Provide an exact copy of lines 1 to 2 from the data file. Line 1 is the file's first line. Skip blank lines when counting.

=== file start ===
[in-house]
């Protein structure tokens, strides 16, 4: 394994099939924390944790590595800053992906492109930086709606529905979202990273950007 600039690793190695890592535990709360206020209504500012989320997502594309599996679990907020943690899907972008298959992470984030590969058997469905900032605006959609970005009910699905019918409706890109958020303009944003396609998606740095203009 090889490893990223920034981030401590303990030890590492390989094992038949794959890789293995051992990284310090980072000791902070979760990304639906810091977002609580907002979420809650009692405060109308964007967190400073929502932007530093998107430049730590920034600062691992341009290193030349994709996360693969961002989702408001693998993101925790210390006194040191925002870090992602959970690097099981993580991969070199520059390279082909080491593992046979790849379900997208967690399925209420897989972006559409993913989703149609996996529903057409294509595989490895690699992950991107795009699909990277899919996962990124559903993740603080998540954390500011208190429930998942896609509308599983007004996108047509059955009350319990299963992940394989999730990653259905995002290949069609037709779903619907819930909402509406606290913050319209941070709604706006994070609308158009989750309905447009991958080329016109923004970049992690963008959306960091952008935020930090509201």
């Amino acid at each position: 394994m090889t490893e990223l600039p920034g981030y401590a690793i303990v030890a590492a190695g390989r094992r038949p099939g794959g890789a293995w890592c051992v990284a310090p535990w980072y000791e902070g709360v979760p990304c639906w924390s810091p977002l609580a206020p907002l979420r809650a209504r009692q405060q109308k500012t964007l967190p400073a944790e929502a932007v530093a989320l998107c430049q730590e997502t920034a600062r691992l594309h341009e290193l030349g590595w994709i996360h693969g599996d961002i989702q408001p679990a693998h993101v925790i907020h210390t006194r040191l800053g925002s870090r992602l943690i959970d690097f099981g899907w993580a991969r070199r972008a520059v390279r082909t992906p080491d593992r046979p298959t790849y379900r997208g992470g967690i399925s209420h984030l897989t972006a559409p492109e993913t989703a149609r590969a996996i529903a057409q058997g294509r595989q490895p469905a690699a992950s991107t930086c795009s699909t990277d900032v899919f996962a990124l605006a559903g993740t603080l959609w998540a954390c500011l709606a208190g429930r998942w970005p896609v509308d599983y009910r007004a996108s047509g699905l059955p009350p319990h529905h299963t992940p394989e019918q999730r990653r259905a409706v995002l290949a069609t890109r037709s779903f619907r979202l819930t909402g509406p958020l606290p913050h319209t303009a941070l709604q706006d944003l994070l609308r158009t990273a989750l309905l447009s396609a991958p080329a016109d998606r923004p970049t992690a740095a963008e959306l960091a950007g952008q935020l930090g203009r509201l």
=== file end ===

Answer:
[in-house]
């Protein structure tokens, strides 16, 4: 394994099939924390944790590595800053992906492109930086709606529905979202990273950007 600039690793190695890592535990709360206020209504500012989320997502594309599996679990907020943690899907972008298959992470984030590969058997469905900032605006959609970005009910699905019918409706890109958020303009944003396609998606740095203009 090889490893990223920034981030401590303990030890590492390989094992038949794959890789293995051992990284310090980072000791902070979760990304639906810091977002609580907002979420809650009692405060109308964007967190400073929502932007530093998107430049730590920034600062691992341009290193030349994709996360693969961002989702408001693998993101925790210390006194040191925002870090992602959970690097099981993580991969070199520059390279082909080491593992046979790849379900997208967690399925209420897989972006559409993913989703149609996996529903057409294509595989490895690699992950991107795009699909990277899919996962990124559903993740603080998540954390500011208190429930998942896609509308599983007004996108047509059955009350319990299963992940394989999730990653259905995002290949069609037709779903619907819930909402509406606290913050319209941070709604706006994070609308158009989750309905447009991958080329016109923004970049992690963008959306960091952008935020930090509201």